Recipes For Stress
By Charlie Badenhop
It is within your power to reduce the stressful reactions
that you have. A key to changing your reactions is being
able to track the way in which you generate stress.
Recently, a coaching colleague told me a story about his
client "Jim" who gets into many arguments and confrontations
with others. After each altercation Jim spends a good deal
of time attempting to convince my coaching colleague as to
how the other person's behavior was the catalyst for what
took place. One of his favorite expressions is "I hate it
when people jump to conclusions without first getting all of
the facts." In return my colleague has spent a good deal of
time trying to show Jim how his behavior and thinking play a
key role in creating his many problems.
Recently, Jim asked my colleague to accompany him on a
business trip. On the second day of their trip they are
walking down the street together late at night, having just
finished a marathon business negotiation. They are both
feeling a little bit ill at ease because they are not
familiar with their surroundings, and they are concerned
they might be targeted for violence since they obviously are
not part of the local population.
All of a sudden they hear another set of footsteps walking
behind them. Jim wheels around to see who is following them,
and as he does so the man behind them quickly places his
hand inside his coat in the area of his breast pocket.
Fearing the worst, Jim wheels back around and dashes out
onto the street in an attempt to get away from the gun he
believes the man is pulling out. Boom! Jim gets hit not by a
speeding bullet, but by a speeding car.
The man who Jim had been frightened by runs towards him as
he lays bleeding on the street, and uses the handkerchief he
already has in his hand, to stem the flow of Jim's blood. It
turns out that luckily for Jim the man is a doctor. Fairly
soon the bleeding is stopped and it appears that Jim will
need some stitches and a cast for his broken left leg, and
after about thirty minutes an ambulance arrives to take Jim
to the hospital.
Once Jim is on the stretcher and before being hoisted up
into the ambulance he thanks the man for his help, and then
asks, "Excuse me, but do you mind if I ask you what you were
pulling out from under your coat when I first turned around
to confront you?" "Why the very same handkerchief I used to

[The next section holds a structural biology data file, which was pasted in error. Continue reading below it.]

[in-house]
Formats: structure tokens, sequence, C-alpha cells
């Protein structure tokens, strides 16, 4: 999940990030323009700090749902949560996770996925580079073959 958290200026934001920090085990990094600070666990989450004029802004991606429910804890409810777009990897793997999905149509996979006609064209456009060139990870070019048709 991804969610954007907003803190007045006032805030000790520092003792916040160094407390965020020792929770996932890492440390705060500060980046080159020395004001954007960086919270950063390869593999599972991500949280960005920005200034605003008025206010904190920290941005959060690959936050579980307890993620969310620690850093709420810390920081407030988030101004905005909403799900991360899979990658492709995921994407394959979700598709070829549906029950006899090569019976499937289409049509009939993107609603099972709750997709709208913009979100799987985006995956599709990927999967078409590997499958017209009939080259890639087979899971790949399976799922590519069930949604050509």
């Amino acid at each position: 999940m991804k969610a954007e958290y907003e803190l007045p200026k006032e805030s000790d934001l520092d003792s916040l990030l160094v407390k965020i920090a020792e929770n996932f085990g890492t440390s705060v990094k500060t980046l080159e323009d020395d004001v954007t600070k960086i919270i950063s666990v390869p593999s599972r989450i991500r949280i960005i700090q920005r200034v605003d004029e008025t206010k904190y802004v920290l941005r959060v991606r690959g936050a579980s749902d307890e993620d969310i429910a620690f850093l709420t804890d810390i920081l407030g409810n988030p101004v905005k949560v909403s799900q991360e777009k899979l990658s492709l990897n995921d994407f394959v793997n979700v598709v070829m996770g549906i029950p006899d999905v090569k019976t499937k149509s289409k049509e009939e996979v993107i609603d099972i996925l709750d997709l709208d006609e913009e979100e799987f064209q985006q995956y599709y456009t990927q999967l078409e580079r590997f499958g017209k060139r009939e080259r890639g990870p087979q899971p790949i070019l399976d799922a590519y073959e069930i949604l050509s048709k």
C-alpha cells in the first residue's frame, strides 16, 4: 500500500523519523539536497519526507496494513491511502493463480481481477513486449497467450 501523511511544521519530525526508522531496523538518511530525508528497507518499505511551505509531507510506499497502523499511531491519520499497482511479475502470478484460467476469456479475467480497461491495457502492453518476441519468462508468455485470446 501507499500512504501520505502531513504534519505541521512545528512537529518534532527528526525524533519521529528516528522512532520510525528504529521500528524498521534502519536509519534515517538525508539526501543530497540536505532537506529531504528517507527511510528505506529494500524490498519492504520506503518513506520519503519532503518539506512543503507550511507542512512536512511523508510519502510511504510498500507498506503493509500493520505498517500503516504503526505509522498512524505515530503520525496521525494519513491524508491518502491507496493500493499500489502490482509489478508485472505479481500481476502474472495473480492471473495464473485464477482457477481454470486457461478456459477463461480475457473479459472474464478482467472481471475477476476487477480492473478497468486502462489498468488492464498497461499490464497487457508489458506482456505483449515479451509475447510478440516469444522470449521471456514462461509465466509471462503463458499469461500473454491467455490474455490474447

stem the flow of your blood." the doctor says. "I have been
having my usual spring allergy response, and I was just
ready to have a violent sneeze when you all of a sudden
dashed out in the street and totally distracted me. My
goodness, just now I am realizing that this is the first
time today I have gone more than ten minutes without
"Now please let me ask you a question." the doctor says.
"Why in the world did you jump out in the street immediately
upon seeing me?" Jim quickly replies "Well, we were in a
dangerous neighborhood, and all of a sudden out of nowhere
you were following us, and it seemed clear that you were
reaching for a gun or other weapon. How would you expect me
The doctor smiles and says "Well, my friend, it seems to me
that you jumped to numerous inaccurate conclusions. First
you thought that the neighborhood was dangerous when in fact
it is one of the safest neighborhoods in our city, although
most likely a much poorer neighborhood than where you come
from. Since you thought you were in a dangerous place you
were predisposed to something dangerous taking place. I am
guessing the fact that it was late at night, only added to
your sense of fear."
"Yes" Jim said, "All of what you say is true."
"And the fact that initially there was no one else walking
on the street except for the two of you, most likely made my
footsteps sound much louder and more ominous. Is this not
Jim slowly nods "Yes."
"So" the doctor continued, "With those kinds of thoughts
and fears running around in your head, when I stepped out of
my house to go visit a patient you immediately thought that
I was following you although frankly I hadn't even really